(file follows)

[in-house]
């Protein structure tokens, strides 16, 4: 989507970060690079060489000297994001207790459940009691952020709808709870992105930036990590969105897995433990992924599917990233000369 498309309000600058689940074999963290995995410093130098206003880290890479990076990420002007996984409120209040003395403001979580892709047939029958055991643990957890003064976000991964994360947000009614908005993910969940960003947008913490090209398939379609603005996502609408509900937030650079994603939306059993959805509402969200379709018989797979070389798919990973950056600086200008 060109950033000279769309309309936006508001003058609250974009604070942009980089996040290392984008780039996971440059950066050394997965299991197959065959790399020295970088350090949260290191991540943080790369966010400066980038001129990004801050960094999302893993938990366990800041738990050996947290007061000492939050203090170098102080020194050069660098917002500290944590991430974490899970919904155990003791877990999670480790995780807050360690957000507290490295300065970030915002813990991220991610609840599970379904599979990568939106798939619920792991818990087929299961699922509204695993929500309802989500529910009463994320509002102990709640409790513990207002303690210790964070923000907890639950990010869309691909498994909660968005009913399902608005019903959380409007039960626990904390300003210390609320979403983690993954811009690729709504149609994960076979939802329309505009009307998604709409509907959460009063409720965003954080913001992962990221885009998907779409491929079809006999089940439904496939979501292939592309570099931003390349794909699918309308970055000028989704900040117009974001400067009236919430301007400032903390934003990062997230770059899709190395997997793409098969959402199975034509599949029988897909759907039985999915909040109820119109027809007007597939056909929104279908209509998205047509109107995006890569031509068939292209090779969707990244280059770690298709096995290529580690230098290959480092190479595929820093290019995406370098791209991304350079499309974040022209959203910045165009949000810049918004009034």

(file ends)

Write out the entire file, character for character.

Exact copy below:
[in-house]
């Protein structure tokens, strides 16, 4: 989507970060690079060489000297994001207790459940009691952020709808709870992105930036990590969105897995433990992924599917990233000369 498309309000600058689940074999963290995995410093130098206003880290890479990076990420002007996984409120209040003395403001979580892709047939029958055991643990957890003064976000991964994360947000009614908005993910969940960003947008913490090209398939379609603005996502609408509900937030650079994603939306059993959805509402969200379709018989797979070389798919990973950056600086200008 060109950033000279769309309309936006508001003058609250974009604070942009980089996040290392984008780039996971440059950066050394997965299991197959065959790399020295970088350090949260290191991540943080790369966010400066980038001129990004801050960094999302893993938990366990800041738990050996947290007061000492939050203090170098102080020194050069660098917002500290944590991430974490899970919904155990003791877990999670480790995780807050360690957000507290490295300065970030915002813990991220991610609840599970379904599979990568939106798939619920792991818990087929299961699922509204695993929500309802989500529910009463994320509002102990709640409790513990207002303690210790964070923000907890639950990010869309691909498994909660968005009913399902608005019903959380409007039960626990904390300003210390609320979403983690993954811009690729709504149609994960076979939802329309505009009307998604709409509907959460009063409720965003954080913001992962990221885009998907779409491929079809006999089940439904496939979501292939592309570099931003390349794909699918309308970055000028989704900040117009974001400067009236919430301007400032903390934003990062997230770059899709190395997997793409098969959402199975034509599949029988897909759907039985999915909040109820119109027809007007597939056909929104279908209509998205047509109107995006890569031509068939292209090779969707990244280059770690298709096995290529580690230098290959480092190479595929820093290019995406370098791209991304350079499309974040022209959203910045165009949000810049918004009034």